Sir Richard Whalley

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Sir Richard Whalley (Whaley)

Birthplace: Screveton, Nottinghamshire, England, United Kingdom
Death: 1635 (52-53)
Hinchingbrooke, Huntingdonshire, England, United Kingdom
Immediate Family:

Son of Thomas Whaley and Elizabeth Hatfield
Husband of Frances Williams Whaley; Annie Whaley; Francis Whalley and Jane Whaley
Father of Edward Whalley; Theophilus Robert Whaley; Lt-Gen Edward Whalley, MP and Regicide; Thomas Whalley; Elizabeth Tiffin and 5 others
Brother of Waller Whalley; Thomas Whalley and John Whalley

Occupation: Sherriff of Nottingham; Member of Parliament, High Sheriff of Nottinghamshire, Sheriff of Nottingham Member of Parliament
Managed by: Private User
Last Updated:

About Sir Richard Whalley

10. RICHARD10 WHALEY (THOMAS9, RICHARD OF8 DORALSTON, THOMAS OF7 KIRKTON, RICHARD WALEY OF6 NOTTINGHAMSHIRE, HENRY5 WHALEY, JOHN4, JOHN3, EUSTACE2, WYAMARUS1) was born Abt. 1569 in Kirkston, Nottinghamshire, England. He married FRANCES CROMWELL, daughter of SIR CORMWELL and JOAN WARREN. She was born Abt. 1585 in Hinchinbrooke, England, and died in bur. Kirkston, Nottinhamshire, England.


  • 11. i. THOMAS11 WHALEY, b. Abt. 1610, Screveton, Nottingham, England.
  • ii. EDWARD WHALEY, b. Abt. 1612, Kirkston, Nottinghamshire, England; d. 1679, Hadley, Massachusetts.
               Notes for EDWARD WHALEY: Edward was a Major in the army of Oliver Cromwell, his cousin. When Cromwell seized power, he promoted Edward to the rank of Major General and gave him a sizable command, When Charles I was arrested, it was Edward who held him captive. Edward was said to be courteous and firm. When the King fled from Hampton Court, he left a letter thanking Edward for his civility. The King was recaptured some time later. Edward was part of the tribunal that tried the King. It was said that he was present at all sessions except one. He and the rest of the nineteen judges signed the death warrant.
             After Charles II gained the throne at Cromwell's death, the regicides were condemned to the block. Edward and his son in law Colonel William Goffe/Goode, fled back to America and managed to elude capture, living in the swamps near Old Hadley, Mass. Edward's brother Robert also fled England for America, going to Virginia and changing his name to Theophilus,
  • 12. iii. THEOPLUS ROBERT WHALEY, b. 1615, Kirkston, Nottinghamshire, England; d. 1719, S. Kingston, Rhode Island.
  • iv. HENRY WHALEY, b. Abt. 1616, Screveton, Nottingham, England.Notes for HENRY WHALEY: Henry moved to northern Ireland. His descendents later moved to America, settling in western Connecticut and later in various counties in New York.
  • v. ELIZABETH WHALEY, b. 1618, Screveton, Nottingham, England; m. WILLIAM TIFFLIN.
  • vi. JANE WHALEY, b. 1620, Screveton, Nottingham, England.
[Source: ]

This information is taken from "The English Record of the Whaley Family and it's Branches in America" by Samuel Whaley. I would go look up the book on google books as this is a very informal summary regarding members of the Whaley family I am directly related to.

Family motto: Mirabile in profundis-A wonderful object in the deep. The author traces the Whaley family back to a man called Wyamarus Whaley, who was the standard bearer during the Battle of Hastings in 1066. For this service, William the Conqueror rewarded him with land and a lordship. Skipping five hundred years, Richard Whaley, my grandcestor, married Frances Cromwell. Frances Cromwell was the aunt of Oliver Cromwell, first Lord Protector of England. Richard was a member of Parliament for Boroughbridge in 1602. He was an energetic man, a skilled statesman, and so on and so forth. Richard Whaley had four children. One of them, Edmund Whaley, was involved in the execution of Charles I, signing off on his death warrant. He eventually fled to America, and spent the next several years being persued by authorites and in hiding before eventually leading a normal life. Another, Theophilus, was my grancestor. Both were first cousins of Oliver Cromwell. Theophilus was an assumed name. His birth name was Robert. He changed his name because of suspicion falling on him. He stood out on the farm he lived and worked on at first, in Rhode Island. He could read Latin and Greek, and said he didn't go without a servant until he was 18. He made an initial living by "fishing and writing for the settlers". Apparently he first came to Virginia, before he was a legal adult, and took part in the Indian Wars. Then he returned to England, where he was a member of the parliamentary army. When the monarchy was restored, he came back to Virginia in 1660, and married in the 1670's. He arrived in Rhode Island in the 1680's, and spent the rest of his life there. Apparently he moved to Rhode Island to escape "the intolerance of Episcopacy", as he was a Baptist. In Rhode Island, unlike Virginia, he had the freedom to worship as he could. He was well off enough to have servants in his house. After his wife died, he went to go live with his daughter in West Greenwich until he passed in 1720, being buried with military honors on Hopkin's Hill. One of his children, Samuel, was my grandcestor. Samuel married Patience Harrington. Together they had seven kids: Thomas, Samuel, Theophilus, Jeremiah, John, Anna, and Sarah. Anna was my grandcestress.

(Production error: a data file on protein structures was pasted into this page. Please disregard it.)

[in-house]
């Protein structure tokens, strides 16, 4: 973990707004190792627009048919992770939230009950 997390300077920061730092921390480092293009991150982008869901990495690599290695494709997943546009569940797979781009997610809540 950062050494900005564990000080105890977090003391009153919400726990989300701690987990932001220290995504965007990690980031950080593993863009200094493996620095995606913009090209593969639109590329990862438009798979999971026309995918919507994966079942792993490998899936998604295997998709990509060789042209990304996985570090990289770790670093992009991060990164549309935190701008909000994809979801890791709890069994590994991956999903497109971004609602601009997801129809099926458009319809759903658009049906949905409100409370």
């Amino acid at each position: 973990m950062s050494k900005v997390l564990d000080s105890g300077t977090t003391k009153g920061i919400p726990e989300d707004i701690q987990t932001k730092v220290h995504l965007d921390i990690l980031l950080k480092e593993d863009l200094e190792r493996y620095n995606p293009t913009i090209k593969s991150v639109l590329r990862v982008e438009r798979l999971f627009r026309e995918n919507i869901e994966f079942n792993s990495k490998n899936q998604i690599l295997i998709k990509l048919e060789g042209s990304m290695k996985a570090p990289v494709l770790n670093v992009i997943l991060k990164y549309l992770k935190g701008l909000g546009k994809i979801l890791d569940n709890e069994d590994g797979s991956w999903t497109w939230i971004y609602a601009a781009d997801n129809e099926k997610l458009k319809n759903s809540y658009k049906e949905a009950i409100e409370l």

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Sir Richard Whalley's Timeline

Screveton, Nottinghamshire, England, United Kingdom
Radcliffe On Trent, Nottinghamshire, , England
Age 20
Member of Parliament for Boroughbridge
Kirton, Nottinghamshire, England
Nottinghamshire, England, United Kingdom
Kirton, Nottinghamshire, , England
Kirton, Nottinghamshire, , England
February 23, 1615
Kirkston, , Nottinghamshire, England